In 2017, a madman started raining down bullets into the crowd at the Route 91 Harvest Music Festival. When he finished, he had killed 58 people and wounded an additional 422. Now, the family of a Las Vegas victim has filed suit in regard of the shooting.
The lawsuit seeks to blame eight gun manufacturers for the shooting, instead of the man who actually pulled the trigger. Carrie Parsons’ parents filed the lawsuit on July 3, saying someone needs to be held accountable for their daughter’s death.
“It was a horrifying, agonizing experience and we don’t want this to happen to other families,” said the Parsons to the Associated Press.
The lawsuit names eight firearm companies — Colt, Daniel Defense, Patriot Ordnance Factory, FN America, Novekse Rifleworks, LMT Defense, LWRCI, and Christensen Arms — as well as several gun retailers. It maintains that these companies marketed the firearms in a way that caused the attack, showing “reckless lack of regard for public safety.”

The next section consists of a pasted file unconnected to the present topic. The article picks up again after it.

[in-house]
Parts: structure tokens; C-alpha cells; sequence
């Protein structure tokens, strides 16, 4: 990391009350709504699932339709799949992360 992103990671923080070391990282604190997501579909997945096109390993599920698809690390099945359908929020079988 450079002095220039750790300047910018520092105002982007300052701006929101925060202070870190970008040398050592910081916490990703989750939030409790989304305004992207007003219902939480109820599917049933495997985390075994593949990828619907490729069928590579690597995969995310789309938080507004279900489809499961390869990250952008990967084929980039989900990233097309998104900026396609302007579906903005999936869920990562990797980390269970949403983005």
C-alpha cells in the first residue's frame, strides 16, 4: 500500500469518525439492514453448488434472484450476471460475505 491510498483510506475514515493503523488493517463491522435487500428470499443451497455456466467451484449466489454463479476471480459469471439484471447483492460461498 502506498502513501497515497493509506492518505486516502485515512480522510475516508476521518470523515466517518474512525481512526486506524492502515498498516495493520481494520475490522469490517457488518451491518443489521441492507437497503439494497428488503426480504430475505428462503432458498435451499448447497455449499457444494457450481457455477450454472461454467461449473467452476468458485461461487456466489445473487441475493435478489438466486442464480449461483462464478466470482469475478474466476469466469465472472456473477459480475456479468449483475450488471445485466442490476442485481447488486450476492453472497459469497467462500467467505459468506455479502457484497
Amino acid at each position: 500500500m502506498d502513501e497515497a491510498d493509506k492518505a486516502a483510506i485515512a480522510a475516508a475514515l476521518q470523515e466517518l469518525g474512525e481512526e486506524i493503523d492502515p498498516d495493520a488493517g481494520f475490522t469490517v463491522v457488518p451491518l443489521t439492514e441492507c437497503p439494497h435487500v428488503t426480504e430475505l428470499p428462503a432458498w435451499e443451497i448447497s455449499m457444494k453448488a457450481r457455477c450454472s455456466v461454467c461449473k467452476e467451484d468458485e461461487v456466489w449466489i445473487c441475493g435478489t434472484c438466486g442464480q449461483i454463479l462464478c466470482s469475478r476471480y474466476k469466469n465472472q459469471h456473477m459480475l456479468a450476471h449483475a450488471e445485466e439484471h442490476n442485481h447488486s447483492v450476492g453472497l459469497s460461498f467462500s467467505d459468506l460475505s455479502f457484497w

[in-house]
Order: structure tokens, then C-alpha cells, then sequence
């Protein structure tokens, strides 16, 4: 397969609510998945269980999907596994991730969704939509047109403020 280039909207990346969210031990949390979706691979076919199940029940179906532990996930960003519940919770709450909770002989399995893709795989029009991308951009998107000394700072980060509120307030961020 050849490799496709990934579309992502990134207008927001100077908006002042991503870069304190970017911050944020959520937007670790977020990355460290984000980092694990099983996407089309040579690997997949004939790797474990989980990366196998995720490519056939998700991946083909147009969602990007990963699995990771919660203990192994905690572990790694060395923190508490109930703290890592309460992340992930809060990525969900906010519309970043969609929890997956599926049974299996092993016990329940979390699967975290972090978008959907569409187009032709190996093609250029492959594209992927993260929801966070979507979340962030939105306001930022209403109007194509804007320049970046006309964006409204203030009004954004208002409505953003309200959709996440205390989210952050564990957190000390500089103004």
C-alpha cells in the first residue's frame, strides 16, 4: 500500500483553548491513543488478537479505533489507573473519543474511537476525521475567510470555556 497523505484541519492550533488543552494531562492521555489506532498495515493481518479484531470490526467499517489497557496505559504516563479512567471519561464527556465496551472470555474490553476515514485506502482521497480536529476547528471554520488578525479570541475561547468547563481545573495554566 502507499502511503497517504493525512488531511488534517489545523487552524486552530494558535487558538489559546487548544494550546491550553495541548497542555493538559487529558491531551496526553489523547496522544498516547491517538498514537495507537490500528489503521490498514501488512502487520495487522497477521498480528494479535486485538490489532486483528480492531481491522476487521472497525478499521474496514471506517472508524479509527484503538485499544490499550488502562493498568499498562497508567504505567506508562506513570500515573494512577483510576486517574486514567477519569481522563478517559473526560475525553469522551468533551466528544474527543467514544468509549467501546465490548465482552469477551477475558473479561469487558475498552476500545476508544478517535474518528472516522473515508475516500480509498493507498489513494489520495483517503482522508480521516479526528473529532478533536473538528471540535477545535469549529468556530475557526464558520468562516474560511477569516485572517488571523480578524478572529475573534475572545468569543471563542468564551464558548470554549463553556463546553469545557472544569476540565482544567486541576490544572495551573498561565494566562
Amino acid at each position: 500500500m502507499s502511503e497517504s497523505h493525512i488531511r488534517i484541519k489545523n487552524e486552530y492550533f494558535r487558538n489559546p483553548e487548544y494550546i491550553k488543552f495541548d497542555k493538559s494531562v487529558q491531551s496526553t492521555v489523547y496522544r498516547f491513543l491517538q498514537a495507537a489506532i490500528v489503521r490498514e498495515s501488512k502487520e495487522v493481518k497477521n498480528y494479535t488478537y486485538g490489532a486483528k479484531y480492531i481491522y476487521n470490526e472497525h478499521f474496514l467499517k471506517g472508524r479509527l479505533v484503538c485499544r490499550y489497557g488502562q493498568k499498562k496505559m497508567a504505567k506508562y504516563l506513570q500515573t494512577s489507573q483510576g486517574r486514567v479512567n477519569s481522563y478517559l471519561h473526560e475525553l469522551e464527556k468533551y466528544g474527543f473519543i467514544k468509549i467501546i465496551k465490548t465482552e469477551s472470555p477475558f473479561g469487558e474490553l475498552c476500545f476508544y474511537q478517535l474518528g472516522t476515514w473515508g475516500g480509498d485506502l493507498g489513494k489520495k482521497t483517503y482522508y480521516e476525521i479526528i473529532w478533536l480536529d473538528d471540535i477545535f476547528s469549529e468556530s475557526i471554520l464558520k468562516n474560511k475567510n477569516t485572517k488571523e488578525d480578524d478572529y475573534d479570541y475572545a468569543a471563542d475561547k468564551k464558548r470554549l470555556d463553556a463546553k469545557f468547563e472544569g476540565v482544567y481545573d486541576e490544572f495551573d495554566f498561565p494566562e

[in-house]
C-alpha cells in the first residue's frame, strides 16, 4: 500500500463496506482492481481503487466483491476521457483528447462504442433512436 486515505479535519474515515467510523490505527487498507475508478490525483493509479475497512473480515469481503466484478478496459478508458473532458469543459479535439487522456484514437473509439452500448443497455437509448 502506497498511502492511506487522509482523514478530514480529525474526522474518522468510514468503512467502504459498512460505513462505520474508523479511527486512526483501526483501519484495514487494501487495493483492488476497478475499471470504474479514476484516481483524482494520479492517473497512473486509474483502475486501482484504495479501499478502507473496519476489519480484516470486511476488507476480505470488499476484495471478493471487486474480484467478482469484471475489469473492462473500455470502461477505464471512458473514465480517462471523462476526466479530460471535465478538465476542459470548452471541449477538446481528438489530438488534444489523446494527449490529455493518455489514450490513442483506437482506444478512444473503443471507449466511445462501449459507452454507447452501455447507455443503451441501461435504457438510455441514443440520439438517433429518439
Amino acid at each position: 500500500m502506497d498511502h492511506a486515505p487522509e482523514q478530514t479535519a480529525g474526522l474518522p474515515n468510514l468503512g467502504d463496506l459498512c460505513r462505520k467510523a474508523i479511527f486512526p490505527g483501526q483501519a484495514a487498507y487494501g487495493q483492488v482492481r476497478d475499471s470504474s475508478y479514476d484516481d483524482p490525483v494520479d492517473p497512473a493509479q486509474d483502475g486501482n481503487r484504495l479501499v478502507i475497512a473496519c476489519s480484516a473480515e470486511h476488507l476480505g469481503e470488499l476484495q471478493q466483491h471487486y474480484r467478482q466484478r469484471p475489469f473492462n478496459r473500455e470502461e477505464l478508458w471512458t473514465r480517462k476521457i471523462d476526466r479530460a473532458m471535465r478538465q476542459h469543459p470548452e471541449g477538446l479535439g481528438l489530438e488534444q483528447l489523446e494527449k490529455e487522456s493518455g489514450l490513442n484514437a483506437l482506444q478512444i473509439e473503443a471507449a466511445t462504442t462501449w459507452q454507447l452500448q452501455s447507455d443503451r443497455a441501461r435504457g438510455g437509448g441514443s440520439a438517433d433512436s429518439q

“It was only a question of when — not if — a gunman would take advantage of the ease of modifying AR-15s to fire automatically in order to substantially increase the body count,” wrote Joshua Koskoff in the suit.
Koskoff also represents the families of the victims of the Newtown shooting, who are suing Bushmaster in a similar manner. In both cases, lawyers are trying to get around the Protection of Lawful Commerce in Arms Act. How? By focusing on how guns are marketed to the public. In the Las Vegas case, plaintiffs claim manufacturers marketed the ease that users could modify rifles to mimic machine guns. The incident in Las Vegas resulted in the ATF banning citizens from owning bump stocks earlier this year.
Response to Las Vegas Victim Lawsuit
Representatives from the firearms industry have come out putting the blame of such attacks on the criminals involved. In fact, Lawrence Keane, SVP and general counsel for the National Shooting Sports Foundation, already put out a response.
“It is wrong to blame the manufacturers of legal, non-defective products lawfully sold for the actions of a madman,” Keane said. “Doing so would be like attempting to hold Ford responsible for a deranged criminal who affixes after-market parts to a Mustang and then misused that car to attack a group of pedestrians.”
Other lawsuits have been filed in regard to this attack. However, this is the first to name firearm companies as defendants. The companies named in this lawsuit have not yet responded.